• USA Today
  14. Last Resort is a convincingly produced thriller with more than action on its mind.
  15. You got two hours that were often gorgeous, sometimes goofy, frequently disturbing and far more graphically violent than the original--filled with performances that ranged from amusing to disquieting to the flat-out amateurish.
  16. Even when the guests and plots falter, the regular cast keeps the hour in painless motion.
  17. In a sense, Monday's promising premiere is the first in a three-part introduction, with each episode building on and improving upon the one before.
  18. Every line, every reaction is perfectly pitched, every shift from humor to menace to seduction perfectly played.
  19. There isn't much new in this northern Western, but the scenery is lovely, the acting is solid, and the mix of characters is just what you'd expect from the genre.
  20. As much as the show recalls the movies, it also recalls some of the best work ever done in the genre for TV: the Buffy universe of Joss Whedon. Most every blast of portent and bombast is lightened by a throwaway joke; scenes of intense action and violence give way to equally well-realized scenes of domestic life that root the fantasy in emotional reality.
  21. A riotously, often scathingly funny showbiz satire that proves LeBlanc is smart enough to know self-mockery can be a potent weapon, and talented enough to wield it properly.
  22. The reward, beyond the visual splendors you’ve come to expect from big-budget HBO productions, is a set of characters who grow ever more complex.
  23. A star-studded, fast-moving, generally entertaining film about Sarah Palin.
  24. [A] compelling, smartly acted new co-production from AMC and Britain's Channel 4 that explores who we are and how fragile our own grip on humanity can be.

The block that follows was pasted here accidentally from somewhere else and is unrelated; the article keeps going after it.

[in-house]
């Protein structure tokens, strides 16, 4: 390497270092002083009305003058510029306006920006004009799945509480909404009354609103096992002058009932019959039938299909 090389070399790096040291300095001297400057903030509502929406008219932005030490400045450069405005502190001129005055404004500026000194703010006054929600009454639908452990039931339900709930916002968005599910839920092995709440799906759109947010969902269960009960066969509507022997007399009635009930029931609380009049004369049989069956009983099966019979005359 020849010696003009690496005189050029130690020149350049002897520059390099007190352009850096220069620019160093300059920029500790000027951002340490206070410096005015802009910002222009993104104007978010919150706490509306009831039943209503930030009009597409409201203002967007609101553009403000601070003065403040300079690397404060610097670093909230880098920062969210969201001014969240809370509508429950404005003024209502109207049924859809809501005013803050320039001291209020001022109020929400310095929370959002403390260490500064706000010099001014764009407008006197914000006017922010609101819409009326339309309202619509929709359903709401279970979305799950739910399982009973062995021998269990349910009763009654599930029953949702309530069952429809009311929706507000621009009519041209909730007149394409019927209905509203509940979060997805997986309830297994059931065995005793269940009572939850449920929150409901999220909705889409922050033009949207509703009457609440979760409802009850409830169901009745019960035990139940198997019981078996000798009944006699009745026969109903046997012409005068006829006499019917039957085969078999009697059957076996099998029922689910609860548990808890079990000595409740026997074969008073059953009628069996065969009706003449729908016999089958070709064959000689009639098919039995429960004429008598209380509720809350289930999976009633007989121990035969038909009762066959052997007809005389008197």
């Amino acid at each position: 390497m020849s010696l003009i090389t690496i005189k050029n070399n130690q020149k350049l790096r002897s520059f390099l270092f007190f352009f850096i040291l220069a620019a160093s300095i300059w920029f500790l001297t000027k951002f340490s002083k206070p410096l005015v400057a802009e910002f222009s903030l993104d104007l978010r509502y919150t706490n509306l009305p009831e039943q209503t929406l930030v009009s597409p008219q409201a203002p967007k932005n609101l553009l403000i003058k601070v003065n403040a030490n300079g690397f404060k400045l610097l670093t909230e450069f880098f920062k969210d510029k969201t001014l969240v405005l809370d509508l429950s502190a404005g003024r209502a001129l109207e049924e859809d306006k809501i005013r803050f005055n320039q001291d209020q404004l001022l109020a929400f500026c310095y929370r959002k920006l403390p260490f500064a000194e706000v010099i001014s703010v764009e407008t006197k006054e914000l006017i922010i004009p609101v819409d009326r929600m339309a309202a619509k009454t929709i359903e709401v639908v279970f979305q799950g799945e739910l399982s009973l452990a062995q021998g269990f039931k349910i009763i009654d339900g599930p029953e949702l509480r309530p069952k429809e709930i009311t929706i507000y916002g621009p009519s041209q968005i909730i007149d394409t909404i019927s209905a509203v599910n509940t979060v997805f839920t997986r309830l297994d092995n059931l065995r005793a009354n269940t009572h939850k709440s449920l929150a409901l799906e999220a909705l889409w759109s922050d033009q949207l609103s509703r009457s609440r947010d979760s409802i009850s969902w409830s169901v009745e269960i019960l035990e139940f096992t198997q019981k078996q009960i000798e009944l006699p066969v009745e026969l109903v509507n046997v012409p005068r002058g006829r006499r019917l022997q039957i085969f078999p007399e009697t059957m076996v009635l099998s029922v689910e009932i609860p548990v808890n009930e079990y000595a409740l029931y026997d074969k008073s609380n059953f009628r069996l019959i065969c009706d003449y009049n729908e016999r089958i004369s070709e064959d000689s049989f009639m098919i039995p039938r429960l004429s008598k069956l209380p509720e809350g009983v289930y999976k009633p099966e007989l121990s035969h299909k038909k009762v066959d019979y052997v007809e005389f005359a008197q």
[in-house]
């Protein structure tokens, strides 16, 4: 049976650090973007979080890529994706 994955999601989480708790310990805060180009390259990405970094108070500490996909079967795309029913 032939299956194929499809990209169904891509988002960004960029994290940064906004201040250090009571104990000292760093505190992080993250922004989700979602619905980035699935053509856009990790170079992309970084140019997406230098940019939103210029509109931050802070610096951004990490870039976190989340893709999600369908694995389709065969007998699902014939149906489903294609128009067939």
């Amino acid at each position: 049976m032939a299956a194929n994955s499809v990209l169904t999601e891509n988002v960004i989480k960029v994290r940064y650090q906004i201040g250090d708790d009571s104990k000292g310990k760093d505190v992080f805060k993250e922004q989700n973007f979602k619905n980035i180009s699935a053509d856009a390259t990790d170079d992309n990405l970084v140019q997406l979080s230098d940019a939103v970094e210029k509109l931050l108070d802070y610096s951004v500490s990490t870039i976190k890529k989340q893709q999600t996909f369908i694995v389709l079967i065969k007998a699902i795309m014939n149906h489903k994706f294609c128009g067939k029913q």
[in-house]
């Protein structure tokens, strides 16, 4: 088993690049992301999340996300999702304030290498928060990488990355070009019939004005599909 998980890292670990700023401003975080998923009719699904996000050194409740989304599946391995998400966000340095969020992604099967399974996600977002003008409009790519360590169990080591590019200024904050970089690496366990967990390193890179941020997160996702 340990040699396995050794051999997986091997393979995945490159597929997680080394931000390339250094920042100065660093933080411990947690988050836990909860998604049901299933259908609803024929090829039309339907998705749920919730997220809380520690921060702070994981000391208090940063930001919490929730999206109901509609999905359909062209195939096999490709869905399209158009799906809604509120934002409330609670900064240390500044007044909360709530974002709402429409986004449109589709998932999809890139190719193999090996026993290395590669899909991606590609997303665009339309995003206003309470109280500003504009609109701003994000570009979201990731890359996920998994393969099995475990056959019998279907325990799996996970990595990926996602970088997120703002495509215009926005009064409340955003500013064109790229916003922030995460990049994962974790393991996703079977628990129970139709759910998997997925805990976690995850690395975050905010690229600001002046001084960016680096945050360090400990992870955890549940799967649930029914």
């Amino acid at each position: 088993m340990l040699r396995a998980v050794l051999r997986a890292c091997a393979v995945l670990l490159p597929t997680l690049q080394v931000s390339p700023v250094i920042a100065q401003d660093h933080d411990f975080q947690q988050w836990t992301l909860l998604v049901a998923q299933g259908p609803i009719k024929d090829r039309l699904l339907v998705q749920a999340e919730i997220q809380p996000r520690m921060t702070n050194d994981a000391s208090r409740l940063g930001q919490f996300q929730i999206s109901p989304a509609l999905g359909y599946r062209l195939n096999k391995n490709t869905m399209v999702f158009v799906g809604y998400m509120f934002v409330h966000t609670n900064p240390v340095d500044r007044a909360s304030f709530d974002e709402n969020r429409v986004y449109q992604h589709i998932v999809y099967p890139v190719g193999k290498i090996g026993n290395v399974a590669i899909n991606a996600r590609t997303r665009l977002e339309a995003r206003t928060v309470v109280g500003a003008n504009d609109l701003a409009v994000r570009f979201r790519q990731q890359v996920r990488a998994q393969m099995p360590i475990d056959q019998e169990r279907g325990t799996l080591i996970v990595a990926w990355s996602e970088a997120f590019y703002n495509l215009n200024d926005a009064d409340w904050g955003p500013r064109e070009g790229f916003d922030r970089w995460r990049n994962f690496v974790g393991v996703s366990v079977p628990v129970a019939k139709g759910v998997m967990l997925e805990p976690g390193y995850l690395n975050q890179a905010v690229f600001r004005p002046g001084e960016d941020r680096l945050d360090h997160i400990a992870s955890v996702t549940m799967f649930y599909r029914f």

25. You may appreciate the flair and poignancy Elementary brings to the crowded procedural field, and the energy, wit and sex appeal Miller brings to his role.
  26. Happily, the American version--a second try, after an original pilot was scrapped--makes mostly wise decisions, starting with trusting the show to O'Mara. He's off to an excellent start, particularly in grounding the story by keeping his reactions rooted in reality.
  27. Bad brings new life and depth to an old one: Malcolm in the Middle's Bryan Cranston, riveting and remarkable as a chemistry teacher who finds a more commercial use for his skills.
  28. I Love Dick will not speak to everyone. But for those inclined or willing to listen, there’s a fascinating story here about the power of art to open our eyes, and the power of an artist to transform herself and the world around her.
  29. Armitage manages to be cute but not cloying, and just blunt and annoying enough to see hints of Parsons’ version of the character nearly three decades older.
  30. Granted, this new Andy may not be as inventive or subversive as Universe, but it is just as funny and probably a bit more accessible.